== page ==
Softgel Leakers

softgel capsules

Leaking of fill from Softgels is often encountered in manufacturing, storage and worst even in the final package. Both product and in market losses can be very costly due to leakers. Most leakers are caused by sealing failures. Corrective Action Plans for in process leakers are created to solve the problem in an easiest to fix most likely cause basis.

Other non-seal leakers are causes by cracking of capsules due to over-drying of the shell; Over drying in the process or moisture/ plasticizer moving from the shell to the fill. To investigate and remedy the cause of softgel seal leaking one must separate the sealing process into its two main components: Creating the sealing surface contact area and developing sealing surface adhesion. Seal surface contact area is development is controlled by ribbon thickness, die land alignment, and ribbon distortions during the filling/sealing process.

Pressing the ribbon together and cutting creates the seal contact area. Sealing surface creation efficiency is monitored by % sealing efficiency (seal width/ ribbon thickness *100). A good sealing efficiency (>70%) is generally targeted. This monitors contact area and not seal adhesion. Seal contact area can be decreased by fill pressure pulling and stretching the ribbon and the pull of the mangle roller on the web.

Misalignment of die lands also creates a step seal which decreases seal contact area. Increasing ribbon thickness theoretically increases seal contact area but can add increased filling pressure unless the ribbon plasticity is adjusted. Seal contact area should be corrected to a defined thickness first before looking into issues of poor adhesion. Often for a product that is running fine then develops leakers the issue is lack of proper adhesion.

Adhesion of the seal area is more chemically related than mechanical. Adjusting ribbon adhesion/tackiness is done by adjusting wedge temperature. Too low a wedge temperature the ribbon is too stiff and non-tacky. Too high the ribbon to plastic and deformable creating a thicker seal area but tackiness is lost. Checking adhesion at line of formed caps is done by cutting fresh made caps in half with a wire cutter to test resealing of the cut.

The cut seal should be firm enough to with stand finger pressure; Thus, creating a tight seal for the cut half-cap. If hand cut caps reseal and seal efficiency is acceptable the next step is to check pump timing. Pump timing is checked by observing the timing marks vs pump pulse start in the timing window.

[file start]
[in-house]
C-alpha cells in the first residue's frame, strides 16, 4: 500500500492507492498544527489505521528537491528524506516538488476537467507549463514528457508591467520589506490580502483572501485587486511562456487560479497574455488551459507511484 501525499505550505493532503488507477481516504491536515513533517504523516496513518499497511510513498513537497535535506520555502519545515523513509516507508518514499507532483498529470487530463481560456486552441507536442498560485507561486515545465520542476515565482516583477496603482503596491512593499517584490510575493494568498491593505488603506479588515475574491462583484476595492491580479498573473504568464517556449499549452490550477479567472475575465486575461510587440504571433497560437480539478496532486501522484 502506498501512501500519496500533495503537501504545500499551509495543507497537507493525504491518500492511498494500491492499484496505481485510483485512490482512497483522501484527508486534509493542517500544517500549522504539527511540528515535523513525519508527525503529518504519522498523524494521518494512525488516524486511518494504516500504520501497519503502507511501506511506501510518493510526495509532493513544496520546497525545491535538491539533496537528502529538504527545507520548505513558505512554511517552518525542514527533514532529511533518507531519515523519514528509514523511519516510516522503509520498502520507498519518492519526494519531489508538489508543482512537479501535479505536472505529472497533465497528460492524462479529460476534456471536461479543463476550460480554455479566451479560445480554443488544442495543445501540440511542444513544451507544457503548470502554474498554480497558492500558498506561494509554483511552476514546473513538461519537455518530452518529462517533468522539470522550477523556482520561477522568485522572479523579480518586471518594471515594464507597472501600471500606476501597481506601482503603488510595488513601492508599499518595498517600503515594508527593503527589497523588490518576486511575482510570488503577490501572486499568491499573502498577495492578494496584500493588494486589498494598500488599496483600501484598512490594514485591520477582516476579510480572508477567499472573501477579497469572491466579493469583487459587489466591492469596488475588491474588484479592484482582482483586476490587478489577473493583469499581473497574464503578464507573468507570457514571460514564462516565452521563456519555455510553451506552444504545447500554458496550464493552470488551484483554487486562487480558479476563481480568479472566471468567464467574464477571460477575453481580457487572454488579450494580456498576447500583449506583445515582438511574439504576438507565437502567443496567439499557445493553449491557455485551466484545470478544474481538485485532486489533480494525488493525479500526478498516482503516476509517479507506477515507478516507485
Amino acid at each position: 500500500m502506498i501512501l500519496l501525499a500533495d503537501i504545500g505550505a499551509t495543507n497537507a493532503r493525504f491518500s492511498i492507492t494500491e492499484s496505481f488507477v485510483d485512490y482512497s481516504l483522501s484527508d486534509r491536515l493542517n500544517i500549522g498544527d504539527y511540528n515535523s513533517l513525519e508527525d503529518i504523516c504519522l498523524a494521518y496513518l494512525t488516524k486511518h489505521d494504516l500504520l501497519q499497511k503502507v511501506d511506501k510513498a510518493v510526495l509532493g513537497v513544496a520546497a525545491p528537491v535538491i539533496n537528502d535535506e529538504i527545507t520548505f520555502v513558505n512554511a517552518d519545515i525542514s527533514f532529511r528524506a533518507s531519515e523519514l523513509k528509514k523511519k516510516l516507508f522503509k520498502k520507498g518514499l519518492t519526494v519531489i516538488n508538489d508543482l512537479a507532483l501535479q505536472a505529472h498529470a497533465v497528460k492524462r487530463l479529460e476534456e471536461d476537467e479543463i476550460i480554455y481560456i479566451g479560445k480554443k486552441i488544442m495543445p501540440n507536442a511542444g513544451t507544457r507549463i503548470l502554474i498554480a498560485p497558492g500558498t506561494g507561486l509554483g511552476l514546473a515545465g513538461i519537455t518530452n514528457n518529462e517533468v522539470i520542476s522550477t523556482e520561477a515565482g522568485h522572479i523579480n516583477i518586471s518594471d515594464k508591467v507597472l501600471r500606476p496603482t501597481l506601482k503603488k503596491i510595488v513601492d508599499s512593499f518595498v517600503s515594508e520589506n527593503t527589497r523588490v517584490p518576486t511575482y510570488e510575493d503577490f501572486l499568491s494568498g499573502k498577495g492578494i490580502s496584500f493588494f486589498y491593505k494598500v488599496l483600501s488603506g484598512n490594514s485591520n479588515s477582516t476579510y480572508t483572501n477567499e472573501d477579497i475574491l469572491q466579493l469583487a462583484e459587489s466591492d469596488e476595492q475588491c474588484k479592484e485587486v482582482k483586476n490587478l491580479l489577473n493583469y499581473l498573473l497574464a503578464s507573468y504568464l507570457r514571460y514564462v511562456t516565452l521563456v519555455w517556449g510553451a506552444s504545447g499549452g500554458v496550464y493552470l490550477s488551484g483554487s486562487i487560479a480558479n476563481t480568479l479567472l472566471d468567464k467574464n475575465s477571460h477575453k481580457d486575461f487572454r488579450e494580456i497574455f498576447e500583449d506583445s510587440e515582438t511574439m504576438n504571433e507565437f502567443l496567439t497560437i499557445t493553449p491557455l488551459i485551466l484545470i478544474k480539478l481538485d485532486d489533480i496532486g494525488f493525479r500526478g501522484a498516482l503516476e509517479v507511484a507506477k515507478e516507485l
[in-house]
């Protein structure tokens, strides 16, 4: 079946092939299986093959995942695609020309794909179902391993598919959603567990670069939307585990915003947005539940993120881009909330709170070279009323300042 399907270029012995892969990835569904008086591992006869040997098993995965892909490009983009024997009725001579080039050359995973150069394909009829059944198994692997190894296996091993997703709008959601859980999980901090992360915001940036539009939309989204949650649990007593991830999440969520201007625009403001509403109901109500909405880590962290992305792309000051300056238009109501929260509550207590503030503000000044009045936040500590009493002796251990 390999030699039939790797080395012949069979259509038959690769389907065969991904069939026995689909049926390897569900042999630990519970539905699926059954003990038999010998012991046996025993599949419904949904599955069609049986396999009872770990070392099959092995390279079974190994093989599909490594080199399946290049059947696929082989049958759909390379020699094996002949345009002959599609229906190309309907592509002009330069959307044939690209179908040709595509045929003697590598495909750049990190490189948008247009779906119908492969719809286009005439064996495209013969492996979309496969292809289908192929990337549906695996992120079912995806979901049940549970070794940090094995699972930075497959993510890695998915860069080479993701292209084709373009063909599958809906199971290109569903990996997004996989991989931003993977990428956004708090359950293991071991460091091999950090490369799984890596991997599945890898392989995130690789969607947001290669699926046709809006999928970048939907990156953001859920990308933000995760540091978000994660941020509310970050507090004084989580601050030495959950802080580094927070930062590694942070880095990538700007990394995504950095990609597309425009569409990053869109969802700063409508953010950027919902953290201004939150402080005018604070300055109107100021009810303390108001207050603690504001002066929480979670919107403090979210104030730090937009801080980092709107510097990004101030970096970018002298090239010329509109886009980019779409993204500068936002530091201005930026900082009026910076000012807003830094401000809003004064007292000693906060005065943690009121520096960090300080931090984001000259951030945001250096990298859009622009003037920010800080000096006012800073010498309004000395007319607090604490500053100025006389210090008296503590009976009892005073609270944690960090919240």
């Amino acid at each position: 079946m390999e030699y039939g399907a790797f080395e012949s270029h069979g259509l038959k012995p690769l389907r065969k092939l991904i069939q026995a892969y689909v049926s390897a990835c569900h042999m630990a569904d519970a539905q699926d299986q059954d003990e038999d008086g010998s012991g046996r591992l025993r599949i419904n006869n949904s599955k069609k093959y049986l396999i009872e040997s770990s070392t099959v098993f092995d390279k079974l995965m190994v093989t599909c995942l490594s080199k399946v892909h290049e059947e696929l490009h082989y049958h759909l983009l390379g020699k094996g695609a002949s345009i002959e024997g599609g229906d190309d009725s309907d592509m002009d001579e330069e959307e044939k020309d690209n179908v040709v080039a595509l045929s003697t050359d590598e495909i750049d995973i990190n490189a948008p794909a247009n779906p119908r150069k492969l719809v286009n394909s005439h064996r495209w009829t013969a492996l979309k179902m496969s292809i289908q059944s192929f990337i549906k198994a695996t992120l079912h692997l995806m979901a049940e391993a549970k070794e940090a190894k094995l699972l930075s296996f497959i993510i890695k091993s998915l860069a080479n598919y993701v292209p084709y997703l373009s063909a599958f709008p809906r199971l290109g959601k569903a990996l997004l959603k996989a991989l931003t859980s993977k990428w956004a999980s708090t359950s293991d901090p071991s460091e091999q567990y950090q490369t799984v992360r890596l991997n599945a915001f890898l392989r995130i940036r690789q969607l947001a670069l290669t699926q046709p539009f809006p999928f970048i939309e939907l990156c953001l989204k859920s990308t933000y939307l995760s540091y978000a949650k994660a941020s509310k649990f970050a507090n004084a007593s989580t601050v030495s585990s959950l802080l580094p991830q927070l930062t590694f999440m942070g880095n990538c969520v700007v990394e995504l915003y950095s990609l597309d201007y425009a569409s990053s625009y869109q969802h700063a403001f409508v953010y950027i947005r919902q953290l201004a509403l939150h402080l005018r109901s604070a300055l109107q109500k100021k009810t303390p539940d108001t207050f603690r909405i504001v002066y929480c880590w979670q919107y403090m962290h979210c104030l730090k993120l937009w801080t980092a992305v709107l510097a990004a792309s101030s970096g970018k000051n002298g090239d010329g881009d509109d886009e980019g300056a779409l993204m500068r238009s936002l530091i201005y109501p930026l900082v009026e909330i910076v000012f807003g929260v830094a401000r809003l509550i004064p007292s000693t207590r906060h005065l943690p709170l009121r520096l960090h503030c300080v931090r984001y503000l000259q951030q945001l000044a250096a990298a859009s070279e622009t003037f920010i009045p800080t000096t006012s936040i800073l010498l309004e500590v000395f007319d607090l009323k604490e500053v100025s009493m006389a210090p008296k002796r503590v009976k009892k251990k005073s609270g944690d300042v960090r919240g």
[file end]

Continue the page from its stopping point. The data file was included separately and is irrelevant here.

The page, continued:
Photographing of the timing window at pump pulse can aide in the timing check process. Normally side port fills are ~50% from the lead seal and end port fills are ~33% off the lead seal. Late or early timing can put fill in the sealing area causing either lead or trialing seal leakers. Often timing is adjusted to accommodate the slot needed in the wedge tip to accommodate the larger fill quantities and fill rates needed for larger caps running at faster RPMs.

A non-clean cut can cause leakers especially in the trailing seal. Check netting for lack of clean cutting and tags. Check ribbon lube pool at wedge die roll junction. Is it pooling? Adequate lube is needed for both lubrication and heat transfer.

Check the logbook. An earlier leaking distributor gaskets and/or leaking of a slide valve slots can put fill into the thermal wells. This can cause variation in left side to right side wedge temperature.

Wedge thermal probe indicates the wedge is the right temperature but temperature is correct in area of probe but higher or colder on the other side of the wedge. Isobars inserts can distribute temperature down the wedge but not from one side to the other.

Changing the temperature of the casting drum to change ribbon plasticity is done but usually as a last resort and for running at higher RPMs as the change in casting drum temperatures are very slow. If ribbon temperature off the casting drum change is to be investigated, changing spreaderbox temperature is faster in response.

Casting drum temperature is usually set as low as it can go and yet maintain a stable temperature. The temperature of the spreaderbox is the adjustment, if used, to change the ribbon temperature off of the casting drum.

Change in ribbon temperature changes plasticity of the ribbon being drawn over the alignment rollers and to the wedge. The ribbon temperature off the casting drum must be cold enough to peel off the drum. From that temperature and lower we can modify the plasticity of the ribbon to allow the ribbon stretch for filling and the adhesive quality requirement is adjusted by a wedge temperature change.

Leakers in the drying process as well as after the drying in storage is the costliest. The shell in drying is shrinking and pulling on the seal which can cause the seal to separate and leak. Having sufficient shell plasticity to allow shrinkage without excessive seal pull is a balance between rate of water removal in drying and the formulation of the fill as well as the shell.


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